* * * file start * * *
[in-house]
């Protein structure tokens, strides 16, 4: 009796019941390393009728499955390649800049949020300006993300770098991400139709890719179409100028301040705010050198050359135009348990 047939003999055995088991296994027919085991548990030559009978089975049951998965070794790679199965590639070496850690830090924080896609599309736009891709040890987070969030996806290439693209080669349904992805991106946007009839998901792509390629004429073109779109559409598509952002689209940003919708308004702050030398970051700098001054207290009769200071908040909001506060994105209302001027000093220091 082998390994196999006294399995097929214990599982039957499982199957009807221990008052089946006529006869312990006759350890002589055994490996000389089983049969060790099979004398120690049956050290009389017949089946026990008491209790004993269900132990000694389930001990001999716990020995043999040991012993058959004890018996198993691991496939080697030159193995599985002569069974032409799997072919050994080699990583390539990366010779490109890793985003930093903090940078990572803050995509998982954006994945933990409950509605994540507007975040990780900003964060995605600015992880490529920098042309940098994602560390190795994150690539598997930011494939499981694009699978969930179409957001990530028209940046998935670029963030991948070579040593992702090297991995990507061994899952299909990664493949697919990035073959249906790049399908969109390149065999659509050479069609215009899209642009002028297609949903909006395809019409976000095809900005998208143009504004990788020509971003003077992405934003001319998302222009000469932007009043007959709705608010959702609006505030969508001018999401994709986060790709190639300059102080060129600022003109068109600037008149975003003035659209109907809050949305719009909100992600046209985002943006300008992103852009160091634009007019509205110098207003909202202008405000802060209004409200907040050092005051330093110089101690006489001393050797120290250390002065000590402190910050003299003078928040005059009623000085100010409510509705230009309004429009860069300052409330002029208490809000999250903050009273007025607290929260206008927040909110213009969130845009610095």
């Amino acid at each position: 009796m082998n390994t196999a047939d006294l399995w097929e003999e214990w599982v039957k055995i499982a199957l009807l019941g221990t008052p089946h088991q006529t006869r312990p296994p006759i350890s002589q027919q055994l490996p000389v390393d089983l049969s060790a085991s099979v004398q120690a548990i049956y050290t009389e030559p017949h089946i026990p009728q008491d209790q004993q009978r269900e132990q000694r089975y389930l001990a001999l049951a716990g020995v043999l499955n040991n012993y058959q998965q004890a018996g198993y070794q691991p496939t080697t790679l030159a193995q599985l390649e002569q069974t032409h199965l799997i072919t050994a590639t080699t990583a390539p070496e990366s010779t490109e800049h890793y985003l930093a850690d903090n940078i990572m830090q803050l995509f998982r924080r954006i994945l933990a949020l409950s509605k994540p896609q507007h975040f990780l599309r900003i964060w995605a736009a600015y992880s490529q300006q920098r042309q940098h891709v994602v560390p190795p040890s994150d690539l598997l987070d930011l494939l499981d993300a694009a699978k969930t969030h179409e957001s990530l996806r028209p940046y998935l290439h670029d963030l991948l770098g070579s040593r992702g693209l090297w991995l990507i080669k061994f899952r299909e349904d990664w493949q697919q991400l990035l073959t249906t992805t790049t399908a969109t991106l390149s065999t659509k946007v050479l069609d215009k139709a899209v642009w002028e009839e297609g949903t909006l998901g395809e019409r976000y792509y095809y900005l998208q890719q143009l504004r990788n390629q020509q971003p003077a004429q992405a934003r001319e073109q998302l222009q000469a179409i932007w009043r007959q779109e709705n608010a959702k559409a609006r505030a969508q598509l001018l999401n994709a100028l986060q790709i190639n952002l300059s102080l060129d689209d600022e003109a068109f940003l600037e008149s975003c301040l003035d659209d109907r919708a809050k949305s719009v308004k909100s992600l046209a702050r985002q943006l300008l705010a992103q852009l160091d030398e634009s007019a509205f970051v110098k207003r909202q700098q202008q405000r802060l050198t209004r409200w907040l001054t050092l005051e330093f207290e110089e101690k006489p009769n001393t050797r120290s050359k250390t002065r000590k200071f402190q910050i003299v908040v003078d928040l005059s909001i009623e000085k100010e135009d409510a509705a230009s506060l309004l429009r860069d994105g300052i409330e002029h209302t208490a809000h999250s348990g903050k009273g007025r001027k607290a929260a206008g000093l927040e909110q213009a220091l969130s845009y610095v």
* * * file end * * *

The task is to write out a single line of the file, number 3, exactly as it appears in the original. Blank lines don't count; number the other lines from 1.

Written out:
């Amino acid at each position: 009796m082998n390994t196999a047939d006294l399995w097929e003999e214990w599982v039957k055995i499982a199957l009807l019941g221990t008052p089946h088991q006529t006869r312990p296994p006759i350890s002589q027919q055994l490996p000389v390393d089983l049969s060790a085991s099979v004398q120690a548990i049956y050290t009389e030559p017949h089946i026990p009728q008491d209790q004993q009978r269900e132990q000694r089975y389930l001990a001999l049951a716990g020995v043999l499955n040991n012993y058959q998965q004890a018996g198993y070794q691991p496939t080697t790679l030159a193995q599985l390649e002569q069974t032409h199965l799997i072919t050994a590639t080699t990583a390539p070496e990366s010779t490109e800049h890793y985003l930093a850690d903090n940078i990572m830090q803050l995509f998982r924080r954006i994945l933990a949020l409950s509605k994540p896609q507007h975040f990780l599309r900003i964060w995605a736009a600015y992880s490529q300006q920098r042309q940098h891709v994602v560390p190795p040890s994150d690539l598997l987070d930011l494939l499981d993300a694009a699978k969930t969030h179409e957001s990530l996806r028209p940046y998935l290439h670029d963030l991948l770098g070579s040593r992702g693209l090297w991995l990507i080669k061994f899952r299909e349904d990664w493949q697919q991400l990035l073959t249906t992805t790049t399908a969109t991106l390149s065999t659509k946007v050479l069609d215009k139709a899209v642009w002028e009839e297609g949903t909006l998901g395809e019409r976000y792509y095809y900005l998208q890719q143009l504004r990788n390629q020509q971003p003077a004429q992405a934003r001319e073109q998302l222009q000469a179409i932007w009043r007959q779109e709705n608010a959702k559409a609006r505030a969508q598509l001018l999401n994709a100028l986060q790709i190639n952002l300059s102080l060129d689209d600022e003109a068109f940003l600037e008149s975003c301040l003035d659209d109907r919708a809050k949305s719009v308004k909100s992600l046209a702050r985002q943006l300008l705010a992103q852009l160091d030398e634009s007019a509205f970051v110098k207003r909202q700098q202008q405000r802060l050198t209004r409200w907040l001054t050092l005051e330093f207290e110089e101690k006489p009769n001393t050797r120290s050359k250390t002065r000590k200071f402190q910050i003299v908040v003078d928040l005059s909001i009623e000085k100010e135009d409510a509705a230009s506060l309004l429009r860069d994105g300052i409330e002029h209302t208490a809000h999250s348990g903050k009273g007025r001027k607290a929260a206008g000093l927040e909110q213009a220091l969130s845009y610095v």